This is just one of the reasons we highly recommend seeking expert advice from specialists such as Blevins Franks before you make the move to France.

2. Virtual Property Visits Are Your Friend

Next up, Anthony Bryan from award-winning French real estate agents Beaux Villages talked us through all the need-to-know information on the buying process, from starting your property purchase to signing the Acte de Vente. He offered plenty of tips along the way, including why you should seek your agent’s advice before making an offer and how long it’s taking to complete a sale in the current market (the answer: slightly longer than before!).

However, one thing that isn’t taking long, Anthony revealed, is for property to sell! Estate agents in 2021 are seeing unprecedented demand, especially for rural properties, and it’s not unusual for foreign property buyers to line up multiple property viewings only to find that many of those properties have already sold by the time they arrive in France.

One way to ensure you don’t miss out is to organise a virtual viewing, and while Anthony always recommends visiting the property yourself whenever possible, he has sold several properties without buyers even setting foot in France. Live video tours, 360-degree video footage, and video Q&As with estate agents mean it’s absolutely possible to narrow down your property search and even purchase property if you can’t travel to France.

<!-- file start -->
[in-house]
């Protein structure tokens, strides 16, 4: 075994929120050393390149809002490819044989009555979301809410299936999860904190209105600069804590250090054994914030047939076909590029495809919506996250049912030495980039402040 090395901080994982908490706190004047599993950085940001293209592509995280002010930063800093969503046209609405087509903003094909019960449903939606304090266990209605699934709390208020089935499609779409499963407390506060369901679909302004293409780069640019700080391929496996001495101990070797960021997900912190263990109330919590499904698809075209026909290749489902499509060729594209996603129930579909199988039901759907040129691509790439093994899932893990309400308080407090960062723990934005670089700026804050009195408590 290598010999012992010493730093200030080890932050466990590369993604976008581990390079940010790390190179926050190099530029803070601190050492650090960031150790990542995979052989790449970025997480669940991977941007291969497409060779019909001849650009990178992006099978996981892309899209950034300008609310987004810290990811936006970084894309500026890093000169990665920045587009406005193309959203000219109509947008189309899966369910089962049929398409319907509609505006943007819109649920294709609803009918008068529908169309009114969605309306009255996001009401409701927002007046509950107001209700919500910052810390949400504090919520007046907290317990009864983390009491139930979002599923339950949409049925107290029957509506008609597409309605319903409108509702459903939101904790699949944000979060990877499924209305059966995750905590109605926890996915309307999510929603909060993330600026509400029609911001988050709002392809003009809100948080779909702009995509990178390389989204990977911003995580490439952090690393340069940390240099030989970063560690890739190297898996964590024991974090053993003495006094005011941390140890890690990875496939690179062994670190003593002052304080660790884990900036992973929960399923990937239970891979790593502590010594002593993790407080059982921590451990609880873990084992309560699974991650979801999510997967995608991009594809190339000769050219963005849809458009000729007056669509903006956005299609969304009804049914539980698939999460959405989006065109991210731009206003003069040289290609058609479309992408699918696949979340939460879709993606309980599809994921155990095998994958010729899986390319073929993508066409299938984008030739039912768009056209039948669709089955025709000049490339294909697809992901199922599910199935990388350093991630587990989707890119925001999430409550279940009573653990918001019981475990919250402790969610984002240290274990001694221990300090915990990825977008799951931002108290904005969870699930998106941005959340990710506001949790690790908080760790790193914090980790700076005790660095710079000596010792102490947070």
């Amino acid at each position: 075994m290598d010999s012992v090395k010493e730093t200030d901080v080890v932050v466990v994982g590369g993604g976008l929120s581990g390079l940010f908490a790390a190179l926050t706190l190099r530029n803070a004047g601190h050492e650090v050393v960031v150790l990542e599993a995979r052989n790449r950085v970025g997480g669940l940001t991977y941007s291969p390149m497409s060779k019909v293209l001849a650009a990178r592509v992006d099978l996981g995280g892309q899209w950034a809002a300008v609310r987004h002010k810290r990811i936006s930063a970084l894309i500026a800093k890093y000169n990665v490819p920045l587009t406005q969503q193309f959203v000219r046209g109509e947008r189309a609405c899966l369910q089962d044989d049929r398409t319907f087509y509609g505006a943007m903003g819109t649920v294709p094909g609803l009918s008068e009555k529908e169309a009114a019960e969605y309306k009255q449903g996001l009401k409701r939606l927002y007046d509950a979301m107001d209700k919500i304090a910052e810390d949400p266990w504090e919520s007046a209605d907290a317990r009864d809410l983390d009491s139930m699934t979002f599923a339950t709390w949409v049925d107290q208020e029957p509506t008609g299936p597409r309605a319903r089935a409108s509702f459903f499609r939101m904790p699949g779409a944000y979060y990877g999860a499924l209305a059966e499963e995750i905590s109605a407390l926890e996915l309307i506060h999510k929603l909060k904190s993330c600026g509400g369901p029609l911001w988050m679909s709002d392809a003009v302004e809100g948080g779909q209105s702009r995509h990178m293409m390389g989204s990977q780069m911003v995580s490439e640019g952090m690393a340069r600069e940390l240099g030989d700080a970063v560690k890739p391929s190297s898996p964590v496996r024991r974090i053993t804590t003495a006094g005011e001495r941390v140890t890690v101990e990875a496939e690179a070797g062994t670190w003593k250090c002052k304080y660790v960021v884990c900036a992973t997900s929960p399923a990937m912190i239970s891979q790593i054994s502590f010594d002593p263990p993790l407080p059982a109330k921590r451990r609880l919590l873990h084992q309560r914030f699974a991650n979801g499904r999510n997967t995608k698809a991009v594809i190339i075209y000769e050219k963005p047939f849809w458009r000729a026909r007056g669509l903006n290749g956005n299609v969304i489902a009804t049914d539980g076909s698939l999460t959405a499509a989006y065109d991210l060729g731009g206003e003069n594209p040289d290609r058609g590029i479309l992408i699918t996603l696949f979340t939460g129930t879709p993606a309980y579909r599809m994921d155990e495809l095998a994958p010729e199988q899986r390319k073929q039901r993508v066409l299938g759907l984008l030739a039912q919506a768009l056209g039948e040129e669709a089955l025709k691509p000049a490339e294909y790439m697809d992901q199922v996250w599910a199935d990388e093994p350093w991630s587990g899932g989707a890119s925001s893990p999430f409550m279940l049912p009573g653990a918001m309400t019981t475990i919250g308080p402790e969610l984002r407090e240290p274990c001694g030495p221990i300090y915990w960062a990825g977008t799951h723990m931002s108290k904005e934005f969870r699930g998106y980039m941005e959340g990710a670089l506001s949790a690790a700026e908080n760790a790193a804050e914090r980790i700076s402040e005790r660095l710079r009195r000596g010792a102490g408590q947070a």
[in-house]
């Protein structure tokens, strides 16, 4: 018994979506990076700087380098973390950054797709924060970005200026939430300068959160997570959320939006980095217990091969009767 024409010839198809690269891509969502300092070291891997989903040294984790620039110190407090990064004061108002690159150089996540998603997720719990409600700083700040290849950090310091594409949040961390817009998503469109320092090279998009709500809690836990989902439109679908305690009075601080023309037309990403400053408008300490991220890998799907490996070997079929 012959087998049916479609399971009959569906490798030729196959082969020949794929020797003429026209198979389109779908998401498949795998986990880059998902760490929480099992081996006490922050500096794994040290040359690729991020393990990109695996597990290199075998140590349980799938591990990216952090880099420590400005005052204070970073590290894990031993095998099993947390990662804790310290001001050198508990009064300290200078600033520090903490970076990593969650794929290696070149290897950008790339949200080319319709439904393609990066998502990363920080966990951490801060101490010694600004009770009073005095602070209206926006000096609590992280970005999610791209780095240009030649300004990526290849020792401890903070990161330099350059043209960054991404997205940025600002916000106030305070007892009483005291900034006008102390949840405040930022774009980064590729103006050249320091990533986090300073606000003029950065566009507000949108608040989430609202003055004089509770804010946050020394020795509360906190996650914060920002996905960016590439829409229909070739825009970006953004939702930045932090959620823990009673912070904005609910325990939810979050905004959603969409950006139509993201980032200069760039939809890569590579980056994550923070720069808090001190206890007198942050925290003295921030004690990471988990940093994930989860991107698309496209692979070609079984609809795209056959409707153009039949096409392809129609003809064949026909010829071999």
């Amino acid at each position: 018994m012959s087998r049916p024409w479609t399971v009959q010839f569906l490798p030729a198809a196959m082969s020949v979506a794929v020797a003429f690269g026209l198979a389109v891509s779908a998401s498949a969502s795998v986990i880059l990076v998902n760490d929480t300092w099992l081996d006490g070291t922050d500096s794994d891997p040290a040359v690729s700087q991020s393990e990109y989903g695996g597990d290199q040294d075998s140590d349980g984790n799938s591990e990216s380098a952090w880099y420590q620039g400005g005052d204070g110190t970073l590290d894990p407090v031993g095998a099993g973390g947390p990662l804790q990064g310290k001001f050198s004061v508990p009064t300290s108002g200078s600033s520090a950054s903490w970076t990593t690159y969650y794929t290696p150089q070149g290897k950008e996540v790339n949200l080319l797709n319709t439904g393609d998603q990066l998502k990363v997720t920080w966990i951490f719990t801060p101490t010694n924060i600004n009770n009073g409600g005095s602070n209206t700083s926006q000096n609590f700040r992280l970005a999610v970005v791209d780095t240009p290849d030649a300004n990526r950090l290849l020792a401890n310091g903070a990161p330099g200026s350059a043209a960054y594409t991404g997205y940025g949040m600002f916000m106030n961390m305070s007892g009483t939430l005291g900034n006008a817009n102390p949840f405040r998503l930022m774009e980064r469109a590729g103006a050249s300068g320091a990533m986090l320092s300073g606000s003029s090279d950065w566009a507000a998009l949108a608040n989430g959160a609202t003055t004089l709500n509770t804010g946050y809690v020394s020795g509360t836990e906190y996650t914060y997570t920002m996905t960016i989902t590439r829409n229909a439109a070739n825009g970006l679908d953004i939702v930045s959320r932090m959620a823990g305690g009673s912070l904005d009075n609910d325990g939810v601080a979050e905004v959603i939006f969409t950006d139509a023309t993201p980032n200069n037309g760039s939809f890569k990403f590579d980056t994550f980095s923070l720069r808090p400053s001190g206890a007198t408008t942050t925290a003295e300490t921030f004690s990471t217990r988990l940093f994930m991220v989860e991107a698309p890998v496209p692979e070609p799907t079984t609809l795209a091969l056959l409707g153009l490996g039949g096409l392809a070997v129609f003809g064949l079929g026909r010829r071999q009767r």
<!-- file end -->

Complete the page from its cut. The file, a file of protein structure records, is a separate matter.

3. 100% Healthcare Coverage Isn’t Quite What It Seems!

Our final speaker of the day was Helen Harrop from Agence AXA International, AXA’s dedicated English-speaking insurance agency, who gave us a comprehensive overview of the French Healthcare system.

As Helen explained, France’s state healthcare system is not ‘free’ in the way that some state healthcare systems are (such as the NHS in the UK, for example). If you become resident in France, you can apply for a social security number and a Carte Vitale, which grants you access to the state healthcare system and means that you will be reimbursed for most (but not all) medical services and prescriptions. However, these reimbursements only cover a percentage of the cost (typically 70%), and if you don’t want to be left with the bill for the remainder, you will need to take out a top-up health insurance known as a mutuelle in France.